indian eggs and potatoes (unday aur aloo)

ultramarathon chow ::::


When I was 28 years old, I ran an ultra-marathon.  Since that race, I have never been the same. Never the same in my tact for running: it made me love it more. And never the same physically, my body torn to shreds by the end of it, recovering slowly and not completely. Since then, I have had a chronic running injury, misdiagnosed many years ago, always flaring when I start running again, me just barreling through the pain, just so I could keep the runner’s high, the wind in my face, and an excuse to exercise outside. After 10 years, it is finally getting better. It’s because I finally visited another physician (after a sports medicine physician, athletic trainers, physical therapists, neuromuscular therapist, and many massages). Ironic that I, a Physical Medicine & Rehabilitation doctor, would take so long, so hypocritical and ignoring the daily advice I give to patients, to follow-up, take care of myself, and to finally get a second (or is it sixth?) opinion. After a new (and correct!) diagnosis and a great physical therapist, I am on my way to no pain. It’s amazing what one visit to a doctor can do: mislead one down one sun-bleaching, desert-like path of hopelessness, or bring one over the hill into the oasis to find some recovery.


So here I am, on my way to finally running without pain, even enjoying the recovery more than I thought I could, rather than being frustrated by it. I am always admonishing patients on proper biomechanics (Sit up straight! Lift with your legs, not your back!), getting enough sleep (sort of), staying active, and being compliant with medications. But physicians often sacrifice that noble advice, waylaid to themselves, pushing it aside to write up another progress note, finish a patient evaluation, or figure out the billing system now that it’s changed one more time. Add parenthood on top of that, and taking care of ourselves becomes not only second, but often third. Lessons learned: physicians are terrible patients but you must eventually take care of yourself before you can take care of others. Put yourself first, just sometimes. It’s okay. It’s allowed.  Give when you can’t anymore. Step back. Take a deep breath. Give and be generous when you are rejuvenated, and have the energy to give again.

And I give you this recipe today: Indian eggs and potatoes. It’s a great dish for a long-distance runner, full of carbs and protein and lots of flavor. Take a minute to relax. Dream of your favorite running route, channel your mind when you feel you have nothing left to give. The Indian eggs and potatoes may just be your answer to a perfect post-run repast, whether or not you shred your body on a long run or skate through a short one.

If you want to read an inspirational and informative book about ultra-marathon running, check out Christopher McDougall’s book Born To Run: A Hidden Tribe, Superathletes, and the Greatest Race the World Has Never Seen. I just finished it yesterday, the story making me antsy to get out to run and ready to try some Tarahumara pinole  recipes. If you are a runner, you might just start signing up for some ultra races after you read it, Vibrams in hand, ready to hit the craggy trails of Mexico’s Copper Canyons.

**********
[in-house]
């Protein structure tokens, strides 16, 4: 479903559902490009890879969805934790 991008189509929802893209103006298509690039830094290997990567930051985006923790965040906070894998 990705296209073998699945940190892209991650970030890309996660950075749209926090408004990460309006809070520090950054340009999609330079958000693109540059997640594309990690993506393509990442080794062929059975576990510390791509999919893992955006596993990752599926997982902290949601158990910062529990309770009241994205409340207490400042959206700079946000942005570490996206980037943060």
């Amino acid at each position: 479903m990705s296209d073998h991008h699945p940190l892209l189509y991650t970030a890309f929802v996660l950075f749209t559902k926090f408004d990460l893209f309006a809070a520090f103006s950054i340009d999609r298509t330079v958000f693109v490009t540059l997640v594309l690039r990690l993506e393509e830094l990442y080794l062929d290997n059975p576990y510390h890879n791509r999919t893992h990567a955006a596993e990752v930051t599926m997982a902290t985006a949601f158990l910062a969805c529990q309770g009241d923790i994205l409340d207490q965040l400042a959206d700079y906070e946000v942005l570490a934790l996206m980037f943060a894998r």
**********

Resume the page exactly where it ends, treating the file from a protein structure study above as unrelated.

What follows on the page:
indian eggs and potatoes (unday aur aloo)
Recipe type: main
Prep time: 
Cook time: 
Total time: 
Serves: 4-6
  • 2 cloves garlic, peeled
  • 1-inch cube of fresh ginger, peeled and coarsely chopped
  • 1¼ cups + 2 tablespoons water
  • 1 pound potatoes, peeled (I used organic Yukon Golds from a friend's garden)
  • 6 tablespoons oil
  • 2 small onions, peeled and finely chopped
  • ⅛ teaspoon cayenne
  • 1 tablespoon ground coriander
  • 1 teaspoon plain flour
  • 4 tablespoons yogurt
  • ½ can tomatoes (about 1 cup)
  • 1¼ teaspoons salt
  • ½ teaspoon garam masala
  • 1 tablespoon chopped fresh coriander (cilantro)
  • 4 hard boiled eggs, peeled*
  1. Blend the garlic, ginger and 2 tablespoons water in a food processor until you have a paste. Cut the potatoes into julienne strips: ½ inch by ½ inch by 1.5 inches.** Heat the oil in a large frying pan over medium-high heat. When hot, put in the potatoes. Turn and fry them until all sides turn golden brown. The potatoes should not cook through. Remove them with a slotted spoon and put aside on a plate.
  2. Put the onions into the same oil. Stir and fry until they turn medium brown. Now put in the garlic-ginger paste. Stir and fry for a minute. Put in the cayenne, coriander and flour. Stir for a minute. Put in 1 tablespoon of the yogurt. Stir for about 20 seconds or until it has been incorporated into the mix. Add all the yogurt this way (1T at a time). Now put in the tomatoes. Stir and fry for 2 minutes. Add 1¼ cup water and the salt. Bring to a boil, then cover the pan, turn the heat to low and simmer for 10 minutes.
  3. Add the potatoes to the sauce and bring to a simmer. Cover and continue to simmer for 10 minutes or until potatoes are just tender. (Uncover half way through if you want to reduce the wateriness of the sauce a bit. Add the garam masala and the fresh coriander. Stir gently to mix.
  4. Halve the eggs crosswise and carefully put them into the frying pan with the cut sides up. Try not to let the yolk fall out. Spoon some sauce over the eggs. Simmer for 5 minutes and serve.
* Do you want to perfectly boil your eggs, so that the yolks are a sunny yellow, not even a hint of sallow green creeping in? I have your answer on my "perfect hard boiled eggs" post -- coming up. ** Aren't these more like "batons" and not the dainty-sounding "julienne strips?" How about we call them "sticks." Or "rods."


what do you think?

Your email address will not be published. Required fields are marked *

Rate this recipe:  
story of a kitchen